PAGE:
“I recently read what some child, probably a Sunday school student, said, “Forgiveness is like a fragrance the flower gives when it is being trampled”. What a beautiful saying! Adam and Eve trampled God’s love but God was ready to forgive. We also trample God’s love by our sins, but He is giving us a fragrance of forgiveness, an aroma of His compassionate love in the Mystery of Confession. How could we reject such love?”
“However, before we ask forgiveness of God, we first have to ask forgiveness of each other. And just at this time, on Cheesefare Sunday, it is a custom of Orthodox throughout the world to come to Confession, to ask each other for forgiveness. We can ask forgiveness of those who are not here by visiting them or calling them. But of those who are here, we can now ask forgiveness directly, for all our errors towards them in thought, word or deed, whether conscious or unconscious. On the other hand, let us imitate God in granting forgiveness to our fellow brothers and sisters. Let us engulf them with a fragrance of our forgiving love.”
“Dear brothers and sisters! The Lord said in today’s Gospel lesson, “If you forgive men their trespasses, your heavenly Father will also forgive you. But if you do not forgive men their trespasses, neither will your Father forgive your trespasses” (Mt. 6, 14-15). For if we do not first ask each other for forgiveness, we cannot ask God for forgiveness. And without forgiveness, there is no way back into Paradise for any of us. Let us then forgive to be forgiven and to regain our lost blessedness with our ever-loving Creator!”

Following the Divine Liturgy the Rector performed Vespers with the Rite of Forgiveness. After the singing of the Great Prokimenon he changed his priestly vestments to the Lenten color of black.

After the Vespers dismissal the Rector preached a sermon in English which was a short version of his homily preached at the Liturgy in Russian. After finishing the sermon he asked for forgiveness bending his knees. The parishioners also knelt down and asked their pastor for forgiveness. Then each one of the faithful could come to the Rector to kiss the cross and to express the forgiveness.

Following the services of this special day the Rector and parishioners joined at the Blini Lunch. We enjoyed delicious meals, especially the blini, nicely prepared by our ladies.

Clergy of the Eastern States hold a Meeting


On Saturday March 12, clergy of the Eastern States Deanery of the Patriarchal Parishes in the USA gathered at St. Nicholas Church in Bayonne NJ to hold a Deanery Meeting.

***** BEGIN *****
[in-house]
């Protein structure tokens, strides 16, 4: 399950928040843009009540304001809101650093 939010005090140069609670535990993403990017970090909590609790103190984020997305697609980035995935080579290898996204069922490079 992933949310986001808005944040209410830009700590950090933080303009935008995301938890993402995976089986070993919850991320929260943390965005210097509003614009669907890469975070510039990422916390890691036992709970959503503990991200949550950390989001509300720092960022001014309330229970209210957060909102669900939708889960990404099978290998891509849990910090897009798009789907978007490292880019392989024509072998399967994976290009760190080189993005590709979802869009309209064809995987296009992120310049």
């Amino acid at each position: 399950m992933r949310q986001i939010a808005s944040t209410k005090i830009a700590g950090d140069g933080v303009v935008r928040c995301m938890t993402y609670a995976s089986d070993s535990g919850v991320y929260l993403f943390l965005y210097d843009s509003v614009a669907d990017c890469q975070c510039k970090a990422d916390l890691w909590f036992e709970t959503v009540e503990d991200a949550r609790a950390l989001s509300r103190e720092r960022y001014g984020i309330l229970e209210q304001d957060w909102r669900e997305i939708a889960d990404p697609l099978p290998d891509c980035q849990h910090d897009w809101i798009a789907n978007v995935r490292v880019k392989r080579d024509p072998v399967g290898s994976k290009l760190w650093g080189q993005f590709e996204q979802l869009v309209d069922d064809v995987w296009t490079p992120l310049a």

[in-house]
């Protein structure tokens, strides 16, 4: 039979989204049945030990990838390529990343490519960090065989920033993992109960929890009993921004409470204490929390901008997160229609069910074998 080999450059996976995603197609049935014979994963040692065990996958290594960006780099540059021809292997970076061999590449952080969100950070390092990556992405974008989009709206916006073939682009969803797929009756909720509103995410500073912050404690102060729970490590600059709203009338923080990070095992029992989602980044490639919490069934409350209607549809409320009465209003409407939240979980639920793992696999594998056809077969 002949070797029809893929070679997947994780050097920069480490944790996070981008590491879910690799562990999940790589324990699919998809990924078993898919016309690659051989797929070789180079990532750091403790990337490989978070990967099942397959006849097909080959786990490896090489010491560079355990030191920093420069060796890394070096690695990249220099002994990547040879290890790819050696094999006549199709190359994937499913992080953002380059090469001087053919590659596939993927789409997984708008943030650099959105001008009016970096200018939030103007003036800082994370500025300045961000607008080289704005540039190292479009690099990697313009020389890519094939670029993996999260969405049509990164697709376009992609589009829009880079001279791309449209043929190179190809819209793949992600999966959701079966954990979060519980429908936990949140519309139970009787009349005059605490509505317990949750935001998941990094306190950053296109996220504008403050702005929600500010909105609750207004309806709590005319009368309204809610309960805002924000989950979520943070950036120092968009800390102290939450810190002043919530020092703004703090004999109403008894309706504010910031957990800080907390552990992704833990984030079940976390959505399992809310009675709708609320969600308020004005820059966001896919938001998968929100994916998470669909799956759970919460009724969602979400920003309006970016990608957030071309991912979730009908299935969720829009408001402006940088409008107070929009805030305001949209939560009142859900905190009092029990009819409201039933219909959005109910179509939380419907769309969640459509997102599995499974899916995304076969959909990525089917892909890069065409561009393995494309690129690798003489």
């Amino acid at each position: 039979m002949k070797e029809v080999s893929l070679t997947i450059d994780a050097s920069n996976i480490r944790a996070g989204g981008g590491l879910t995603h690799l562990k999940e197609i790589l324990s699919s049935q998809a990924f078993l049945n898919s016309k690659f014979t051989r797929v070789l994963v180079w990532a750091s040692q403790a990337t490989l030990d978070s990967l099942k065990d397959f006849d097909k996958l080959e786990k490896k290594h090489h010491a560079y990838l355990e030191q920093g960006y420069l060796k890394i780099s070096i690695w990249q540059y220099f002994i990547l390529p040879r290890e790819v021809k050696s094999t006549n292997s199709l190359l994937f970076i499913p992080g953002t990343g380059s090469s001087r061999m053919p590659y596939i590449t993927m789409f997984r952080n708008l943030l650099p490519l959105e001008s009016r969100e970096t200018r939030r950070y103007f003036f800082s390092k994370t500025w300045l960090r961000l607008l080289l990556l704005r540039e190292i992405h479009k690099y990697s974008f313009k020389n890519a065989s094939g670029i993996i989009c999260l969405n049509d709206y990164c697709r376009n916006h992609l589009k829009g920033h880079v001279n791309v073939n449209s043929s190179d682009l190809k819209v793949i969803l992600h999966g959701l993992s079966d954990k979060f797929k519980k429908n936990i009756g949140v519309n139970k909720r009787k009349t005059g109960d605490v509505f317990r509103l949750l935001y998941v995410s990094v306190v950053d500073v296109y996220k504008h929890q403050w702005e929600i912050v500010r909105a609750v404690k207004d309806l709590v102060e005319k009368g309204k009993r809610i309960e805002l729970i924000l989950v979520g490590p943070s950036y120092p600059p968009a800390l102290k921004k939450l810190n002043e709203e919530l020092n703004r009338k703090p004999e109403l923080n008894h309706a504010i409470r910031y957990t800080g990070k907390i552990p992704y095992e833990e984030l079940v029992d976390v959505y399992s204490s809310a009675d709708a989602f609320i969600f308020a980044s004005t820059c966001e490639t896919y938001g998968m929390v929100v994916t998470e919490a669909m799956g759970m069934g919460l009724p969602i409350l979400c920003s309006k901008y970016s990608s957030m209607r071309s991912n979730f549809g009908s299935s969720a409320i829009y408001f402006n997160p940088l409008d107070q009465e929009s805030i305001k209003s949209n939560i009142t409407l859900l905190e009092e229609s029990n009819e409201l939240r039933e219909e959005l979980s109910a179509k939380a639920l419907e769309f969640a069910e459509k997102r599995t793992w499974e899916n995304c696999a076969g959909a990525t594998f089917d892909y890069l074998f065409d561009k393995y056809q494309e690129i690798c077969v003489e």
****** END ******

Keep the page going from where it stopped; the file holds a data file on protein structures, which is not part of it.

Divine Liturgy was celebrated prior to the meeting by parish Rector, Archpriest Mikhail Kapchits and Archpriest Andrew Lowe, Rector of St. John the Baptist Church in Little Falls NJ. Praying in the church was Patriarchal Parishes Chancellor Archpriest George Konyev; Dean of the Eastern States and Rector of St. George Church in Bayside NY, Archpriest Igor Tarasov; Hieromonk Stephen (Bushman) and Protodeacon Daniel Sudol, cleric of Three Saints Church, Garfield NJ. 

After an abundant meal prepared by the parish, Fr. Igor opened the meeting and expressed his gratitude to all those in attendance. The clergy finalized the schedule of the traditional Lenten Vespers held during Great Lent as well as other administrative and pastoral issues.

Meatfare Sunday


On March 6, on the Meatfare Sunday, St. George Parish had a nice liturgical celebration in its temple. The Rector, Archpriest Igor Tarasov served the Divine Liturgy. After the reading from the Holy Gospel he preached the following homily in English:

“Today’s Sunday the Church dedicates to the Last Judgment which, as we believe, is going to happen at the end of this world, at the second coming of our Lord Jesus Christ. The Gospel reading which we just heard describes that unique and awesome event (Mt. 25, 31-46). It tells us that the Lord will come to judge everyone, He will divide all the people into two groups. One kind of people will be blessed and inherit eternal Kingdom prepared for the blessed ones, while another kind will be condemned and sent to eternal fire prepared for the devil and his angels. Commemorating that future event, let us reflect upon those two kinds of men.”
“It is very easy to understand that the two large groups of people divided by the Lord at the Last Judgment are those who tended to be good in their lives and, on the other side will be those who adhered to the evil. Simply saying, these are good and bad people. Whether someone is good or evil will be defined at that Judgment. And it is comforting because living our earthly lives we often do not really know who is good and who is not. It all tends to be confused. And many people like to think that way, to believe that not everything is black or white, but there are lots of shades of grey.”
“Thinking of that, we realize that good and evil coexist in this world. The earthly life is a constant fight between them. Very often we see that evil is winning and good is losing in that fight. The history of mankind is full of wars and injustices. Any plain earthly joy is often changed by sorrow and sickness. The just and unjust live together, and it is often noted that the sinners enjoy welfare while the righteous ones suffer. The warfare between good and evil is taking place everywhere, especially in the hearts of men. As the great Russian writer Dostoyevsky said, “God and the devil are fighting there, and the battlefield is the hearts of men”.”